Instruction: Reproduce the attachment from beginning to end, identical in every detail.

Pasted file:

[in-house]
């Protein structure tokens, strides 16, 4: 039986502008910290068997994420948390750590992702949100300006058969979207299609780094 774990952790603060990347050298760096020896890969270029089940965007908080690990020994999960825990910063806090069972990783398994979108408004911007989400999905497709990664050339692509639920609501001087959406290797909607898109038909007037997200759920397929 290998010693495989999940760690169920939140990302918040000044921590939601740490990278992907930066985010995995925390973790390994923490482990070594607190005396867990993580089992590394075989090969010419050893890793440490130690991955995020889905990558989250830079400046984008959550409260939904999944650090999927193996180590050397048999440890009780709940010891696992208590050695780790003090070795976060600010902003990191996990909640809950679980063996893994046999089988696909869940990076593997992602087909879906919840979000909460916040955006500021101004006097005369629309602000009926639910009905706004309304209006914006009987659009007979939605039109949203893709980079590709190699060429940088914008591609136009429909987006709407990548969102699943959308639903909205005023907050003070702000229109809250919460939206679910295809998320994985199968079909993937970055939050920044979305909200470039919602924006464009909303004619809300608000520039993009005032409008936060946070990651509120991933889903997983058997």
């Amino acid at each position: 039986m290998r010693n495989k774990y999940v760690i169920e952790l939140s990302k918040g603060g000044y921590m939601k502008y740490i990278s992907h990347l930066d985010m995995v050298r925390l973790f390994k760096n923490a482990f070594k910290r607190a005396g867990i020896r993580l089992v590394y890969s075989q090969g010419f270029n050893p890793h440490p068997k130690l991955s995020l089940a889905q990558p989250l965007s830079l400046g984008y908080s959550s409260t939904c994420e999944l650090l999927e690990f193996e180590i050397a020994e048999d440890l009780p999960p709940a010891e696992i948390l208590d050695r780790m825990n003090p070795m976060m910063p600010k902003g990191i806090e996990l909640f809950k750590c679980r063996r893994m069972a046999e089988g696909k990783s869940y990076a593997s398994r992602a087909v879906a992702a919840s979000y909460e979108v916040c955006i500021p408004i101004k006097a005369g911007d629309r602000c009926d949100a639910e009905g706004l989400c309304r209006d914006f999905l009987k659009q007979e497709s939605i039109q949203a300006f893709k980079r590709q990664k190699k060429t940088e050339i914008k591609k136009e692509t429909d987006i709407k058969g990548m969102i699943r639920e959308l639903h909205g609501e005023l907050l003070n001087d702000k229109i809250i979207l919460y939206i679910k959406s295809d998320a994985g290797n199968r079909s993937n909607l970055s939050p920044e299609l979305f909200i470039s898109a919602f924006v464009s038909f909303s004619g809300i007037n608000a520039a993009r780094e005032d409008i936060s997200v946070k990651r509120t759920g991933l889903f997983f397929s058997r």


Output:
[in-house]
């Protein structure tokens, strides 16, 4: 039986502008910290068997994420948390750590992702949100300006058969979207299609780094 774990952790603060990347050298760096020896890969270029089940965007908080690990020994999960825990910063806090069972990783398994979108408004911007989400999905497709990664050339692509639920609501001087959406290797909607898109038909007037997200759920397929 290998010693495989999940760690169920939140990302918040000044921590939601740490990278992907930066985010995995925390973790390994923490482990070594607190005396867990993580089992590394075989090969010419050893890793440490130690991955995020889905990558989250830079400046984008959550409260939904999944650090999927193996180590050397048999440890009780709940010891696992208590050695780790003090070795976060600010902003990191996990909640809950679980063996893994046999089988696909869940990076593997992602087909879906919840979000909460916040955006500021101004006097005369629309602000009926639910009905706004309304209006914006009987659009007979939605039109949203893709980079590709190699060429940088914008591609136009429909987006709407990548969102699943959308639903909205005023907050003070702000229109809250919460939206679910295809998320994985199968079909993937970055939050920044979305909200470039919602924006464009909303004619809300608000520039993009005032409008936060946070990651509120991933889903997983058997």
């Amino acid at each position: 039986m290998r010693n495989k774990y999940v760690i169920e952790l939140s990302k918040g603060g000044y921590m939601k502008y740490i990278s992907h990347l930066d985010m995995v050298r925390l973790f390994k760096n923490a482990f070594k910290r607190a005396g867990i020896r993580l089992v590394y890969s075989q090969g010419f270029n050893p890793h440490p068997k130690l991955s995020l089940a889905q990558p989250l965007s830079l400046g984008y908080s959550s409260t939904c994420e999944l650090l999927e690990f193996e180590i050397a020994e048999d440890l009780p999960p709940a010891e696992i948390l208590d050695r780790m825990n003090p070795m976060m910063p600010k902003g990191i806090e996990l909640f809950k750590c679980r063996r893994m069972a046999e089988g696909k990783s869940y990076a593997s398994r992602a087909v879906a992702a919840s979000y909460e979108v916040c955006i500021p408004i101004k006097a005369g911007d629309r602000c009926d949100a639910e009905g706004l989400c309304r209006d914006f999905l009987k659009q007979e497709s939605i039109q949203a300006f893709k980079r590709q990664k190699k060429t940088e050339i914008k591609k136009e692509t429909d987006i709407k058969g990548m969102i699943r639920e959308l639903h909205g609501e005023l907050l003070n001087d702000k229109i809250i979207l919460y939206i679910k959406s295809d998320a994985g290797n199968r079909s993937n909607l970055s939050p920044e299609l979305f909200i470039s898109a919602f924006v464009s038909f909303s004619g809300i007037n608000a520039a993009r780094e005032d409008i936060s997200v946070k990651r509120t759920g991933l889903f997983f397929s058997r």